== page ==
The next morning we see the three again running around the village playing when Maria spots a cute little baby pig at a pen outside a butcher shop and decides that the need to set them free. Set them free they do and the pigs run amok straight towards the village square where chaos ensues but it doesn't get worse until a really big and mean boar shows up. In the ruckus Joaquin pushes the mayor and Maria's father from harms way but it's Manolo that shows off his bullfighter heritage to save the townspeople from the angry boar. The mayor of course doesn't see any of it so Joaquin gets the praise. Maria being the cause of the chaos to begin with gets sent to Europe in order to learn to be a proper lady. When the three last meet it's at the train station where Manolo gives Maria the baby pig she spotted that led to her being sent away and Maria gives Manolo a guitar to replace the one that was broken when the pigs ran amok. On the side of the guitar Maria has etched a message for Manolo to play with his heart. Joaquin on the other hand doesn't get anything nor did he bring anything for Maria which of course makes him feel like he won last place.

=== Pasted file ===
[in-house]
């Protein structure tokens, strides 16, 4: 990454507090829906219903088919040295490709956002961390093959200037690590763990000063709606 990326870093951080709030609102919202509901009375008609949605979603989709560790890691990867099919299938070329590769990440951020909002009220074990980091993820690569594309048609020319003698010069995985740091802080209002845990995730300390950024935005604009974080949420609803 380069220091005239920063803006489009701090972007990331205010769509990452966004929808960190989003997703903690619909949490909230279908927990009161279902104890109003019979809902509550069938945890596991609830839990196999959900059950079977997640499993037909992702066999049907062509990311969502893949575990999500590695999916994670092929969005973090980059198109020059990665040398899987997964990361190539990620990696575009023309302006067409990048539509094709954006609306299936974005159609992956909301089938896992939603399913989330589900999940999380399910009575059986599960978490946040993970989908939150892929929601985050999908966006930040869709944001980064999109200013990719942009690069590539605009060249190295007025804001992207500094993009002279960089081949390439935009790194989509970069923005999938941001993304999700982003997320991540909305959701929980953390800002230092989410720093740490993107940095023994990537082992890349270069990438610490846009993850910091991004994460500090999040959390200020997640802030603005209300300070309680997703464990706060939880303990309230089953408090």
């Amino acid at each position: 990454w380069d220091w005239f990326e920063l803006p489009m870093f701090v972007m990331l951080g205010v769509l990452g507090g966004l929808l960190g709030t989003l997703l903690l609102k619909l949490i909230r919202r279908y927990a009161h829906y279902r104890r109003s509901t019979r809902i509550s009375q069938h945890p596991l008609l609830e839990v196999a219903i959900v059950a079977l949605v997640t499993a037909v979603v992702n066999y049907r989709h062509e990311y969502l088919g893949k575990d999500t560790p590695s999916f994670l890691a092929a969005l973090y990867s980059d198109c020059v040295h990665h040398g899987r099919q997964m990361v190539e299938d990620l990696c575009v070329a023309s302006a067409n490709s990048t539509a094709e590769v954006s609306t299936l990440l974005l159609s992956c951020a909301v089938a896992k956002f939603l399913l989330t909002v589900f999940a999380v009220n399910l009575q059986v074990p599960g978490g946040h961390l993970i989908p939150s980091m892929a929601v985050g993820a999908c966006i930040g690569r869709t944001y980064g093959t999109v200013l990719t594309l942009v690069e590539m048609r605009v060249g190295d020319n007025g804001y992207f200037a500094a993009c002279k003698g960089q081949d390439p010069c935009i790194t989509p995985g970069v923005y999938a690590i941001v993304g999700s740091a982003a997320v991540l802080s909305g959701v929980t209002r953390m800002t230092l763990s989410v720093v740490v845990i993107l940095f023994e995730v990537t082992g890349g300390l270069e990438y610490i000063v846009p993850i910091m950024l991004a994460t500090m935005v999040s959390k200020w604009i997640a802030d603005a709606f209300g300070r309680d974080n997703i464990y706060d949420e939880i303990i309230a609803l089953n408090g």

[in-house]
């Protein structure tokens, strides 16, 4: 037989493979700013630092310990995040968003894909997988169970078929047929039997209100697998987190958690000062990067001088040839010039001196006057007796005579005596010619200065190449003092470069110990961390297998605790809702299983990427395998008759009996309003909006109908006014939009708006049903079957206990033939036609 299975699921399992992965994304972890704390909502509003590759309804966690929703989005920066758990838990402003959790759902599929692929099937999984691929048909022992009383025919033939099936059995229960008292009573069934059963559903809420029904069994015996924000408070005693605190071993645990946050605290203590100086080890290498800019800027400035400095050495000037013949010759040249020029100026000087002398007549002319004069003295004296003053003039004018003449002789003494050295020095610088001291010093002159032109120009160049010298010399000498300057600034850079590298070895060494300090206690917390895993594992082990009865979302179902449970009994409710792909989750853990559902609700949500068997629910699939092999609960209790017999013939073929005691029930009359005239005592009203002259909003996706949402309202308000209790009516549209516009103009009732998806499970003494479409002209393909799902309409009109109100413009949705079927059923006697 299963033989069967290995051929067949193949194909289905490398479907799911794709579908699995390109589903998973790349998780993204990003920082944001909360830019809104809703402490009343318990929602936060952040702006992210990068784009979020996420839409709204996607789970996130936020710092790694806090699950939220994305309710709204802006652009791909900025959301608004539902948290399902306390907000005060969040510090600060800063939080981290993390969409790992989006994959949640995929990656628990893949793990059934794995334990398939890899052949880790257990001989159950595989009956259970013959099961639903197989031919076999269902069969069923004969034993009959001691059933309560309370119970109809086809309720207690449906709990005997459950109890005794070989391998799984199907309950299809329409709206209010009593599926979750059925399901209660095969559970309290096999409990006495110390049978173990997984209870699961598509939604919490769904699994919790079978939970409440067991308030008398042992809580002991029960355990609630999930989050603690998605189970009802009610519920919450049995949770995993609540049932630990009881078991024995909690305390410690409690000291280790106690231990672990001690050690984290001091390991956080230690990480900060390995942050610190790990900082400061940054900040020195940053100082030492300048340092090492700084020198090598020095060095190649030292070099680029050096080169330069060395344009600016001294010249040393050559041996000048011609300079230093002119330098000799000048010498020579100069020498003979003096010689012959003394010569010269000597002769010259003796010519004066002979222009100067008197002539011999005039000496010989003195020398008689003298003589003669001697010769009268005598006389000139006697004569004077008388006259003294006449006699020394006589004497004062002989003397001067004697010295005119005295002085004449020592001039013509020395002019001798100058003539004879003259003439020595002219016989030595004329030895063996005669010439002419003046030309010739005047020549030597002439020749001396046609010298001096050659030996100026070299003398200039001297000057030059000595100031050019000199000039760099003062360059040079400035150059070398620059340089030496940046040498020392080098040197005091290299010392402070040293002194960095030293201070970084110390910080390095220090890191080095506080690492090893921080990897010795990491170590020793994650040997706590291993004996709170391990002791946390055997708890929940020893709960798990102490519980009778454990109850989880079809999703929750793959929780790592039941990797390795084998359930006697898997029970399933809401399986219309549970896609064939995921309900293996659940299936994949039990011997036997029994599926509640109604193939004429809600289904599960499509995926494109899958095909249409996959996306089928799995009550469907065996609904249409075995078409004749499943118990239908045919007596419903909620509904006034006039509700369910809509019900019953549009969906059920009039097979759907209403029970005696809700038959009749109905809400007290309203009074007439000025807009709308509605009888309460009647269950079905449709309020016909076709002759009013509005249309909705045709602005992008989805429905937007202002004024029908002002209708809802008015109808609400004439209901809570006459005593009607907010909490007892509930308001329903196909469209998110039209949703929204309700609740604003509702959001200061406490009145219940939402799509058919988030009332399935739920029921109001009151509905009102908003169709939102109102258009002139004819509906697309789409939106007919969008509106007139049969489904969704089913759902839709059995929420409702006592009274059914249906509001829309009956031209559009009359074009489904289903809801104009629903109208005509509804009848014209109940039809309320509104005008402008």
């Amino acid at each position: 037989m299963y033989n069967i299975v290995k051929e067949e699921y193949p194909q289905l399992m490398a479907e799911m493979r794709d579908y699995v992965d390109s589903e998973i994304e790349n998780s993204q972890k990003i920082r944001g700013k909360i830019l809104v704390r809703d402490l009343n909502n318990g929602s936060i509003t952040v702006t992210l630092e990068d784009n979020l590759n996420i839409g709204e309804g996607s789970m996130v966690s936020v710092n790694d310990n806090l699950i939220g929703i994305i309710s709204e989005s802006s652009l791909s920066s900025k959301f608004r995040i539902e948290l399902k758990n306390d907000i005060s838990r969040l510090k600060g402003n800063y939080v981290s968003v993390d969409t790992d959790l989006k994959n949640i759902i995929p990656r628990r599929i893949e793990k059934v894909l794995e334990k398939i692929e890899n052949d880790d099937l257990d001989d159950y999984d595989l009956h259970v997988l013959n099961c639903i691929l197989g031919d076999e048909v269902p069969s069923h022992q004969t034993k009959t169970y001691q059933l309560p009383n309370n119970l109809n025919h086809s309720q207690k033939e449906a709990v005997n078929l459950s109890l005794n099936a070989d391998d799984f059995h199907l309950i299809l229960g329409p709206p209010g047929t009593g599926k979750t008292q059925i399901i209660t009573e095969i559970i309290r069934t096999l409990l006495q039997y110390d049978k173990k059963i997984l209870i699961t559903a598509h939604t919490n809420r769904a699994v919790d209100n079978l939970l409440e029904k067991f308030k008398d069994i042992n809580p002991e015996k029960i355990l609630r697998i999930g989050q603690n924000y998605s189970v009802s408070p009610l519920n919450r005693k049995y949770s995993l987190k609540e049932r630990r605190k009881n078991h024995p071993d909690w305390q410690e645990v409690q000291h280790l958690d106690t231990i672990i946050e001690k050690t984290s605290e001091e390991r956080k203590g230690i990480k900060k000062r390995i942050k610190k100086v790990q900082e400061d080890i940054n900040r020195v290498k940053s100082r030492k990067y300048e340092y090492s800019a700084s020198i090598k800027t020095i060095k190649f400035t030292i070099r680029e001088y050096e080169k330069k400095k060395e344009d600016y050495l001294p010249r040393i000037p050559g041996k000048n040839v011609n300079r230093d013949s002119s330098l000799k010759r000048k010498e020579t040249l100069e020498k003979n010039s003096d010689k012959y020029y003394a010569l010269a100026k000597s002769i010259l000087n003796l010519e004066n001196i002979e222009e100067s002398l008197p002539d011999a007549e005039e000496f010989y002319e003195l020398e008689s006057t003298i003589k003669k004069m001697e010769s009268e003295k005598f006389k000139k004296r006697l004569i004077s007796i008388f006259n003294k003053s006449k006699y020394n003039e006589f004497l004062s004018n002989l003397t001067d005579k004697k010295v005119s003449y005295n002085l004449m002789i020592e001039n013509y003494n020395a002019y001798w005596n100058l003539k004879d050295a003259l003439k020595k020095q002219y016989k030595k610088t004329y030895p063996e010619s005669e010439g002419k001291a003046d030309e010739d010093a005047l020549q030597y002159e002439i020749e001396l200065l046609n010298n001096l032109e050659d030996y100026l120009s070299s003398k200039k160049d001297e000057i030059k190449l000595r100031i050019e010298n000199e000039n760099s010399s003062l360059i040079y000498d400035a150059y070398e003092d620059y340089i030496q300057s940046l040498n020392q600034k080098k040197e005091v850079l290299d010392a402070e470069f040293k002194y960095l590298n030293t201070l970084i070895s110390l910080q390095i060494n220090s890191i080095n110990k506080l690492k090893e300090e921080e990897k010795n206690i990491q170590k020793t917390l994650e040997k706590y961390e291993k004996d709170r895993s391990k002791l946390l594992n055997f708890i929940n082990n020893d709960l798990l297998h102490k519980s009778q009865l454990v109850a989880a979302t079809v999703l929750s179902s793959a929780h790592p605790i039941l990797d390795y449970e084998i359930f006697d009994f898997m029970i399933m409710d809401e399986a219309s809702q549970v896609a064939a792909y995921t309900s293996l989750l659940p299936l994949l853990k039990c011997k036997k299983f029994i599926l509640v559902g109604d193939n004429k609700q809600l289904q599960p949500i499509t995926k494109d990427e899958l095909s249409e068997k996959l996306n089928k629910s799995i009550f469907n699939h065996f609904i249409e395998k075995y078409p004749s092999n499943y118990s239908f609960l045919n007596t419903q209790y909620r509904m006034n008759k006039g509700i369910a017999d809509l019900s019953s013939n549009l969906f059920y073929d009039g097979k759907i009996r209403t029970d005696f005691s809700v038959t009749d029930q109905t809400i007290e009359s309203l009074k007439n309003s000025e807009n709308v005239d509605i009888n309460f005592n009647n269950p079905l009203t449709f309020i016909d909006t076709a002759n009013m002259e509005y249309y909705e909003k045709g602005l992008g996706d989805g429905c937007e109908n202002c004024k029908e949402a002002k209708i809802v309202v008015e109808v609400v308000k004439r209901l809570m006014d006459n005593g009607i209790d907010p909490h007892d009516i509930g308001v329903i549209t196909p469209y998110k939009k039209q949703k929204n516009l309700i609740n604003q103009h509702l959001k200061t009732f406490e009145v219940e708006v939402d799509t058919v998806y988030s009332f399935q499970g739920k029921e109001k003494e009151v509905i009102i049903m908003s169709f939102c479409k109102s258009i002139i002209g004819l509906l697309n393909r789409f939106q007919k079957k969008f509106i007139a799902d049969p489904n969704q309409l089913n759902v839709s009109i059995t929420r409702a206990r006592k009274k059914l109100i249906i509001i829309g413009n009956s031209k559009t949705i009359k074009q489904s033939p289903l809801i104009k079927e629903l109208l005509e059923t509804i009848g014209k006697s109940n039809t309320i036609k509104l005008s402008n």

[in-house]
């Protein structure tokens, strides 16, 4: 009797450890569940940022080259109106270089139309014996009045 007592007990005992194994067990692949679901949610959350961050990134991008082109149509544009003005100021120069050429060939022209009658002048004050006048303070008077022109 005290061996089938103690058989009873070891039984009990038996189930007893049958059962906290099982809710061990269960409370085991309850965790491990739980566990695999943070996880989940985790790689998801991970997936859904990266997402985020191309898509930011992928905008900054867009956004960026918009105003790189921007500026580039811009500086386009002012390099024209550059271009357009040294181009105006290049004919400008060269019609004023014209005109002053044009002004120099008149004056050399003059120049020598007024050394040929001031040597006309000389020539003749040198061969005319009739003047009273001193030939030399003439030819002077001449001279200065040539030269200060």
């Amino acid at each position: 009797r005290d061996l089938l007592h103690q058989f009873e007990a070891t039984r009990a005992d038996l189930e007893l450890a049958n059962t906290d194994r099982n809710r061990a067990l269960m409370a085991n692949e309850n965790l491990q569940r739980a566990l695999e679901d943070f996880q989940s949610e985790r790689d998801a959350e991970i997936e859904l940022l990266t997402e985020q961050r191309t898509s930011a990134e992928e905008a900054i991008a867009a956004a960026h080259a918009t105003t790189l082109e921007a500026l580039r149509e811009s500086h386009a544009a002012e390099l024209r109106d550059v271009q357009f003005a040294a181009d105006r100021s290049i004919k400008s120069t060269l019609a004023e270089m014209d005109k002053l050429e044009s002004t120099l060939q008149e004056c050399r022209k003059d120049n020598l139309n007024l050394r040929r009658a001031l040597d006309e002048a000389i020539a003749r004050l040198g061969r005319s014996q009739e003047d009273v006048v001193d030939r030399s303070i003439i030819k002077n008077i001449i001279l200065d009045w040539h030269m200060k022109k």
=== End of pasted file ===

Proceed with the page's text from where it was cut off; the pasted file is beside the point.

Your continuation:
So while Maria is away we are treated to scenes of Manolo and Joaquin growing up. Manolo learning his family trade from his father at being a Matador, a bullfighter all the while trying to satisfy his own passion of playing the guitar and singing which his father disapproves of. Joaquin on the other hand is taken under the wings of the Mayor, Maria's father and is being trained to be the perfect soldier.

This is the Land of the Remembered. Festive isn't it? ©20th Century Fox